Mill Creek Cafe does breakfast and lunch, and they do both quite well. The gravlax omelette is awesome (anything with Boursin cheese is good in my books), as are the breakfast bowls (standard and vegetarian). Lunch-wise, the grilled sandwiches are where it’s at. The grilled turkey with pear and brie is especially tasty, and the roasted veggie is a close second. Mill Creek Cafe is also one of the few places to offer really good latkes (potato pancakes) in Edmonton. If you’ve never had them, they’re definitely worth a try.
Mill Creek Cafe’s drink prices are pretty standard, although I do sometimes lament the lack of free coffee refills on a place with table service. The food is delicious and is a good value for the homemade quality.
As mentioned, Mill Creek Cafe does feel more like a restaurant than a set-up-shop-and-work cafe, but, it hasn’t stopped me from doing so. Or others. The community feel certainly helps. The tables work, and the window bar is a little wider than most. I didn’t notice a ton of outlets, though. While it is often a little too busy on weekends, especially in the morning, it is a little quieter on weekday afternoons. Try then.
Mill Creek Cafe brings me back to a simpler time; I often feel like sitting down with a good book as opposed to working when I’m there. I think I’ll be there for social calls more than working, but, it’s a great spot nonetheless.
Go for: A grilled sandwich at lunch
Stay for: The atmosphere and relative quiet on a weekday afternoon
11807 105 Ave, Edmonton
Monday - Friday: 8:00 am - 5:00 pm
Weekends: 9:00 am - 5:00 pm
You’ve been drinking Iconoclast’s coffee for years via Leva, Culina, Blue Plate Diner and others, but, in 2014, they opened up their own spot. As the area around 105 avenue and Oilver Square has developed, Iconoclast has been thrust into the spotlight a little more. That said, it is still tucked away on a quiet pocket of the avenue, sharing a street with a cemetery. Now is a great time to visit.
Getting there: Iconoclast is located behind Oliver Square, just off 116 street. There is minimal parking lot and street space, but street parking is free for a few hours. Bike infrastructure is getting better in the neighbourhood, though, so biking there is a great option. Their signage is pretty minimal, so, just follow your nose.
Iconoclast eschews the elegant modernism that most shops in the city embody. It’s a warehouse, with a bar constructed of pallets and simple wooden chairs that might be from an elementary school surplus sale. But it works. The ping pong table and ever-present vinyl spinning off to the side add some fun to the starkness. The space does get a little more inviting as you head deeper as well, with some eclectic decor and warmer lighting. The couches help too. The roll-up bay windows also brighten things up, and while it was cold when I stopped in initially, they’re open most days in the summer. With the coffee roaster visible behind the seating area, one gets the impression that Iconoclast is comfortable focusing on what really matters to them: coffee and community.
I had a wonderful americano at Iconoclast; much brighter than what one traditionally associated with espresso around town. That brightness isn’t for everyone, but, once you get an appreciation for it, it becomes difficult to go back to the Starbucks’ of the world. Iconoclast caters to those who really appreciate coffee for coffee. If you’re looking for a variety of syrupy flavours, look elsewhere. This is one for the purists. Which I am, so, it works.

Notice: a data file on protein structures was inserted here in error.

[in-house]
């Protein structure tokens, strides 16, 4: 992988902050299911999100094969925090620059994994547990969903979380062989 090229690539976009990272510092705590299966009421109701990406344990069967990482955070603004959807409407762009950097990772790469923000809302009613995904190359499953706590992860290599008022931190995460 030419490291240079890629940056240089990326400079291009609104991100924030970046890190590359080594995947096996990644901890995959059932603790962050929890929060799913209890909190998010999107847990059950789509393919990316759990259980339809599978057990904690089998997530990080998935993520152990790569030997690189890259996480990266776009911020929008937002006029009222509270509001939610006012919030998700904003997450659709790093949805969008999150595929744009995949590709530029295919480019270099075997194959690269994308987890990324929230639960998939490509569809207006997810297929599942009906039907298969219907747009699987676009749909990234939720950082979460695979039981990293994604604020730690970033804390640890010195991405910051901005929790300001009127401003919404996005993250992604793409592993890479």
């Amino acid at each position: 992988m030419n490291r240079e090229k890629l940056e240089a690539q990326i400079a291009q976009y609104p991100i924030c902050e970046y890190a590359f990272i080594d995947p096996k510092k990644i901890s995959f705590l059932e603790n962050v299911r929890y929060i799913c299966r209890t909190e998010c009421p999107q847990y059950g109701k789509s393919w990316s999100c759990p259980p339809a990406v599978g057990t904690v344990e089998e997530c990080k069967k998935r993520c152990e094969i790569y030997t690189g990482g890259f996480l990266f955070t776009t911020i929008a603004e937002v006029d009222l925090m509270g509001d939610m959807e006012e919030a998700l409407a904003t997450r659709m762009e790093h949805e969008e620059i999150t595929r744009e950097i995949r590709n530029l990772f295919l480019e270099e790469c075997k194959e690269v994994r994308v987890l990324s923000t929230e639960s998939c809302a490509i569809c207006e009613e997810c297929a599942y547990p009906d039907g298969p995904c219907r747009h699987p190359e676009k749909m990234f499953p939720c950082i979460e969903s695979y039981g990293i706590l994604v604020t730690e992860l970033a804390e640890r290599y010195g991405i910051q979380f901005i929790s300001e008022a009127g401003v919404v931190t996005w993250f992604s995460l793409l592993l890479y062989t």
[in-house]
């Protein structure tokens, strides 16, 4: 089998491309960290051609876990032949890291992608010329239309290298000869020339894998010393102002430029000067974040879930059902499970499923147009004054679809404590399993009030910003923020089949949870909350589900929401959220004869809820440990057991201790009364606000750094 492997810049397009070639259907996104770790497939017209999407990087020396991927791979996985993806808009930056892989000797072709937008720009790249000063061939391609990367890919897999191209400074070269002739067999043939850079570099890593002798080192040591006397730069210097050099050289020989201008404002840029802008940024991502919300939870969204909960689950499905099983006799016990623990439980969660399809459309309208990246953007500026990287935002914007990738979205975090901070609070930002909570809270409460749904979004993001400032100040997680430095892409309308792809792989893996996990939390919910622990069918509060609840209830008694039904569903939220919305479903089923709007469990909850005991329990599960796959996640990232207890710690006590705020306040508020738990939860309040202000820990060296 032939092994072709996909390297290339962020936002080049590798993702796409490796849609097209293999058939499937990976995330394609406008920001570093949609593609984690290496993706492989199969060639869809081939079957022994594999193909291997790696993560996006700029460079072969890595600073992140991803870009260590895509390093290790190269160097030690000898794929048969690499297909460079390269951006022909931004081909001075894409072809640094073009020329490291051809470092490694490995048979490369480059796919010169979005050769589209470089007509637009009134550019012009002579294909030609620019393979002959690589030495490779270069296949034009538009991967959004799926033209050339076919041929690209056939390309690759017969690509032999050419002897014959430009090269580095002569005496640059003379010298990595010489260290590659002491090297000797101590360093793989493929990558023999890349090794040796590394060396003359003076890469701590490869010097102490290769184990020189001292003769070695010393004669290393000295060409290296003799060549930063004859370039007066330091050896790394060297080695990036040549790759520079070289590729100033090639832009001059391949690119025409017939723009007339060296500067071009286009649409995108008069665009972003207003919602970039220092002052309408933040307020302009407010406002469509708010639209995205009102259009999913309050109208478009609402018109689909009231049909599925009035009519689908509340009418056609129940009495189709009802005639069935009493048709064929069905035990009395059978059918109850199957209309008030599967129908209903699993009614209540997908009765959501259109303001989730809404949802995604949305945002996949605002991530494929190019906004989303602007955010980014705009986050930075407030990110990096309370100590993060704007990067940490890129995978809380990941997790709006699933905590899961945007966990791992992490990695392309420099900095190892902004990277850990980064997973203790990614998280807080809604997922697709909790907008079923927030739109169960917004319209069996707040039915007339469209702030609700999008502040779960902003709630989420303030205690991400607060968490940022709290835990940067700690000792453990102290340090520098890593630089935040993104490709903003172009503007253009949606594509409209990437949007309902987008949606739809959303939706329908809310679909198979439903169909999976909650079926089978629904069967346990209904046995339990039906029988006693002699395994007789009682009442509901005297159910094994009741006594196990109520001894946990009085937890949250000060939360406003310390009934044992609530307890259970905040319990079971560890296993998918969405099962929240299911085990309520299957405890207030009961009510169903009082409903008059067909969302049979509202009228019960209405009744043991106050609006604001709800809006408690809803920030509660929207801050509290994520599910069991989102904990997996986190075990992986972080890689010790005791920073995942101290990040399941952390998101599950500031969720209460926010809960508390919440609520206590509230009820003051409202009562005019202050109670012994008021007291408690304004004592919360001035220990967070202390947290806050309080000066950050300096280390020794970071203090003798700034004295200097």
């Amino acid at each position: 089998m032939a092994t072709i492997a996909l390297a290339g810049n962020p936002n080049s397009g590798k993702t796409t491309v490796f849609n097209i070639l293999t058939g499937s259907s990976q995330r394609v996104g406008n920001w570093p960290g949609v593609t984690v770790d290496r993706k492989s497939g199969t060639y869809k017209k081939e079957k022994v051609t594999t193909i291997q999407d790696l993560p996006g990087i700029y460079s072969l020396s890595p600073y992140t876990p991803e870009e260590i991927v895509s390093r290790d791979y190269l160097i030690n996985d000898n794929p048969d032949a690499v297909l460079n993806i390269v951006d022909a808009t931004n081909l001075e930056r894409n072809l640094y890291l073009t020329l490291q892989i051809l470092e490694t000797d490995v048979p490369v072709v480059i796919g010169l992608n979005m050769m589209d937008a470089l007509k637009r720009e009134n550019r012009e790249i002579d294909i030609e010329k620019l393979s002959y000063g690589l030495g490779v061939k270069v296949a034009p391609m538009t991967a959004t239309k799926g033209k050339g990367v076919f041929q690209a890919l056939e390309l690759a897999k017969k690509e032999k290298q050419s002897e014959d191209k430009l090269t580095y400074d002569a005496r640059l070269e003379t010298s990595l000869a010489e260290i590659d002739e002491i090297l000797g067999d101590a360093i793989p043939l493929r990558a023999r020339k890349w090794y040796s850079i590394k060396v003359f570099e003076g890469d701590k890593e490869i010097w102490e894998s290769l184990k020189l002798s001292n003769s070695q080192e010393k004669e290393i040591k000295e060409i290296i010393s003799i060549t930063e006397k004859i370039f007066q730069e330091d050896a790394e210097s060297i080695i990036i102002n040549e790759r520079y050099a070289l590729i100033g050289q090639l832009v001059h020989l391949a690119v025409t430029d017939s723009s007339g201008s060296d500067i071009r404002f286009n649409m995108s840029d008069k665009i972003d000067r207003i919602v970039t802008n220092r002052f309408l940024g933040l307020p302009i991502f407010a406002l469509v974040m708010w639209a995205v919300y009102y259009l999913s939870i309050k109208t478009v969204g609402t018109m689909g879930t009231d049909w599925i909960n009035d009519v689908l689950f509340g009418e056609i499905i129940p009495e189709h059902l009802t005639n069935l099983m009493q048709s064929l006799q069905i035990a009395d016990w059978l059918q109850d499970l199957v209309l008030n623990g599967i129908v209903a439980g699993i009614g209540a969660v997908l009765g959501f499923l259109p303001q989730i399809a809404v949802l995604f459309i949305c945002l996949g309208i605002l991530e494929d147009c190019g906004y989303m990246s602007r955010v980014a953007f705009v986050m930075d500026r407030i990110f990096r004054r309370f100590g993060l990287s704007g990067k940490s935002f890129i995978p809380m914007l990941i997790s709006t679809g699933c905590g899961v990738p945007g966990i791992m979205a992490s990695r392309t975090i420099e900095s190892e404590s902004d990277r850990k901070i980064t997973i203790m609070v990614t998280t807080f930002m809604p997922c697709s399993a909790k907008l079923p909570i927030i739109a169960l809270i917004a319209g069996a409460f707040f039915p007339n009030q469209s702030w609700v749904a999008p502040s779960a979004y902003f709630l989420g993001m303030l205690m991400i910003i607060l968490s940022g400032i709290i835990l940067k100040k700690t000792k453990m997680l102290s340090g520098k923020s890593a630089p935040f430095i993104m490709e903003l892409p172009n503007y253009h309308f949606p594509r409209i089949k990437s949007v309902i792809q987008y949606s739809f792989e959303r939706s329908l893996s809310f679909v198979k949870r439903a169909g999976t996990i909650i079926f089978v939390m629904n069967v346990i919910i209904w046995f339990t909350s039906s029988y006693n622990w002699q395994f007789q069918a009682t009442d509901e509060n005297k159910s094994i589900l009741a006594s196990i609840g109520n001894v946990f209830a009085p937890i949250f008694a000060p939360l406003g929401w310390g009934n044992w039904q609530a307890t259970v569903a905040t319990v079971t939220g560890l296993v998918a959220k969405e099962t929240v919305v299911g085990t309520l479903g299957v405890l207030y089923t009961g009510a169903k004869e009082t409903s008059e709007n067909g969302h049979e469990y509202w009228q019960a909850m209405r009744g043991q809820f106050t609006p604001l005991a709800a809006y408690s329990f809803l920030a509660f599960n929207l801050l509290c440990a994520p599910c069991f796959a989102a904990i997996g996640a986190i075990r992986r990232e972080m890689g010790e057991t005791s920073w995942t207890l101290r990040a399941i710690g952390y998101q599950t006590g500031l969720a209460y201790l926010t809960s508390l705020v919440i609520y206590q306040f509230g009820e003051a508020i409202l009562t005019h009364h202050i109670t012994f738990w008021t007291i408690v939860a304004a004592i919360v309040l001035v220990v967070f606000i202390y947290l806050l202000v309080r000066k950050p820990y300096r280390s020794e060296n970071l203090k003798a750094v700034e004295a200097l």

Iconoclast offers some simple baking at this location, baked in house. The Local Omnivore provides some sandwiches for lunch as well, but, I must have just missed these. Getting back to the baking, my blueberry scone was just the right balance between dry and buttery (scones should have SOME dryness to them). Simple, delicious, and worth ordering again. On my second visit, I had an equally well-baked strawberry white chocolate muffin. Two for two.
Iconoclast offers lower-than-average pricing for drinks, and reasonably-priced baked goods as well. The quality you get for the price is fantastic.
Iconoclast’s space is big; I can see them hosting gatherings and events here. Maybe it was the warehouse feel, but, I definitely felt like working when I was here. And at the end of the day, that atmosphere is something I appreciate.
During regular hours it makes a good space to work, although with a few quirks. Depending on where you sit, you may have to deal with a ping pong ball or two coming your way. I certainly didn’t mind. Life is too short to stress over others having fun. The aforementioned chairs aren’t super comfy either, though. They were fine for the 90 minutes or so I was there, but, they won’t be for everyone.
That said, there’s plenty of space to find your own corner. The industrial heaters can be pretty warm in spring/winter, though, so choose your spot wisely. In summer, the big bay doors open up and the space is more inviting and breezy, without getting too much direct sun.
Iconoclast almost feels like a secret society with its minimal signage, warehouse feel, and a crowd that seemed to know each other. It was a unique experience and I certainly enjoyed my time and my drink. I've been back several times since.
Go for: Coffee, duh. You can count on Iconoclast to bring in, and roast, some excellent options.
Stay for: A quiet afternoon of work, but maybe finish the day with a ping pong game if you can find an opponent.
That’s it for this time, but, I want your suggestions! Where else should I be checking out? Let me know what your favourite coffee haunt is, and perhaps you’ll see it here next time.